The great Napoleonic battles like Austerlitz, Borodino or Waterloo were grand affairs fought by tens of thousands across wide open spaces with artillery blazing and cavalry charging. The army organisation and tactics of the time did not lend themselves to street-by-street fighting so the Battle of Fuentes d’Onoro, fought on 3-5th May 1811 through the narrow streets of the Spanish village that bears the name, was an exception. It was a battle in which the 79th Cameron Highlanders were to engage in brutal street-by-street fighting the like of which the regiment would not experience again until Kohima, in northeast India, 133 years later.
At the beginning of 1811 the French army had been all but ejected from Portugal, their one remaining stronghold being the fortress town of Almeida. Wellington knew that before he could mount a campaign in Spain, Almeida had to be taken and so had besieged the town in January. The French commander Marshal Massena, knowing that Almeida was on the point of surrender, gathered his 48,000 strong army to come to their relief and began marching westwards from Cuidad Rodrigo in Spain. Directly in that line of march was the sleepy little village of Fuentes de Oñoro (also known as Fuentes d’Onoro), and holding that was the very much wide-awake Light Companies of the 1st and 3rd Divisions of Wellington’s army. On 3rd May, Massena began his attack and the Historical Record of the Cameron Highlanders reports:
“This village, which is situated in a valley with several detached buildings upon high ground at its upper extremity, was entrusted to the 71st and 79th Highlanders, with the 24th Regiment and several Light Companies in support, the whole commanded by Lieutenant-Colonel Philips Cameron of the 79th. The enemy, advancing in great force, succeeded from time to time in gaining possession of portions of the village, but after a succession of most bloody hand-to-hand encounters he was completely driven from it by nightfall, when darkness put an end to the conflict. The various light companies were withdrawn, the 24th, 71st and 79th remaining in occupation of the village”.
After a day spent consolidating his forces, on 5th May Massena resumed the attack, once again concentrating on Fuentes de Oñoro. The Cameron record continues:
“Here the most desperate fighting occurred, yet notwithstanding the fact that the whole Sixth French Corps was employed in the attack, the enemy never succeeded in gaining more than temporary possession of the village. Its lower portion, however, was completely carried, two companies of the 79th which had become separated in the struggle from the main body being surrounded, overpowered and made prisoners. To the upper and larger portion of the village, however, our men clung tenaciously, a fierce hand-to-hand fight being maintained with the French Imperial Guard, the elite of Napoleons army, the Highlanders in many instances clubbing their muskets and using butts instead of their bayonets. During this close and deadly strife, a French soldier was observed to step into a doorway and take deliberate aim at Colonel Cameron, who fell from his horse mortally wounded. A cry of grief and rage arose from the Highlanders who called in Gaelic to their comrades of the 71st “Thuit an Camshronach” (Cameron has fallen), and the two Highland regiments, supported by the 88th Connaught Rangers and the 74th Highlanders, who had arrived as reinforcements, hurled themselves upon the French… The onslaught was terrific, the French being driven with great slaughter out of the village: after which the Highlanders were withdrawn, their place being taken at Fuentes D’Onor by a brigade of the Light Division”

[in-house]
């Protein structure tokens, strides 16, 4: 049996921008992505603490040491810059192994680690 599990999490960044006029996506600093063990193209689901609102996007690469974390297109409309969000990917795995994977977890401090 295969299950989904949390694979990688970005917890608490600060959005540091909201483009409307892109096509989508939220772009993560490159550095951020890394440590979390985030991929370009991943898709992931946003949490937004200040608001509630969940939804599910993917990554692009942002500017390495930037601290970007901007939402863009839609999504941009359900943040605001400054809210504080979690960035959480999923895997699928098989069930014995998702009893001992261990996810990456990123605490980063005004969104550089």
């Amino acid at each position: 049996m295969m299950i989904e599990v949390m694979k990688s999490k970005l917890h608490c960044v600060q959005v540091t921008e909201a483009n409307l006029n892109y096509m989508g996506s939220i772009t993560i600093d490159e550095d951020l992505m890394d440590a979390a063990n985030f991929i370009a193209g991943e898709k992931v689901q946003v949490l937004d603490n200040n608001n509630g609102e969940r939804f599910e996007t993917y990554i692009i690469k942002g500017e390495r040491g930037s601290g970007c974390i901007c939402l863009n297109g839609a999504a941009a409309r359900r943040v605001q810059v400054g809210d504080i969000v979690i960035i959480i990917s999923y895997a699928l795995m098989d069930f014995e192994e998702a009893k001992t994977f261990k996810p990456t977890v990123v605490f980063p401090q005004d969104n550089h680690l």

The regiment received a special commendation from Lord Wellington as recorded in this letter written by his military secretary, Fitzroy Somerset, in the days after:
“ Villa Formosa, 8th May 1811: SIR – I am directed by Lord Wellington to acquaint you that he will have great pleasure in submitting to the Commander-in-Chief, for a commission, the name of any non-commissioned officer of the 79th Regiment whom you may recommend, as his Lordship is anxious to mark his sense of the conduct of the 79th during the engagement with the enemy. I have the honour to be etc. (Signed) FITZROY SOMERSET”
Sergeant Donald McIntosh received his commission as an ensign in the 88th as a result.
In Massena’s despatch to his War Minister, he also singled out the Highlanders courage, writing “They (the British) lost 500 prisoners and had more than 800 killed, among whom are many officers and Scots” He would have known this from the Highland dress worn by those soldiers.
Sir Walter Scott in his poem “Vision of Don Roderick”, written in June 1811 to honour Wellington’s Peninsular victories and to raise funds for the campaign, alludes to the circumstances of the Colonel Cameron’s death in the following lines…
“And what avails thee that, for Cameron slain,
Wild from his plaided ranks the yell was given –
Vengeance and grief gave mountain-rage the rein,
And, at the bloody spearpoint headlong driven,
Thy Despot’s giant guards fled like the rack of heaven”
More recently the battle has been recounted in Bernard Cornwall’s novel “Sharpe’s Battle”, in which the eponymous hero leads the Real Compania Irlandesa, a fictitious representation of the real Irish 88th Connaught Rangers, in the final rout of the French as they are driven back across the Dos Casas. A great tale with more poetic licence than even Scott himself would admit to.
By Craig Durham, Volunteer at The Highlanders’ Museum (Queen’s Own Highlanders Collection)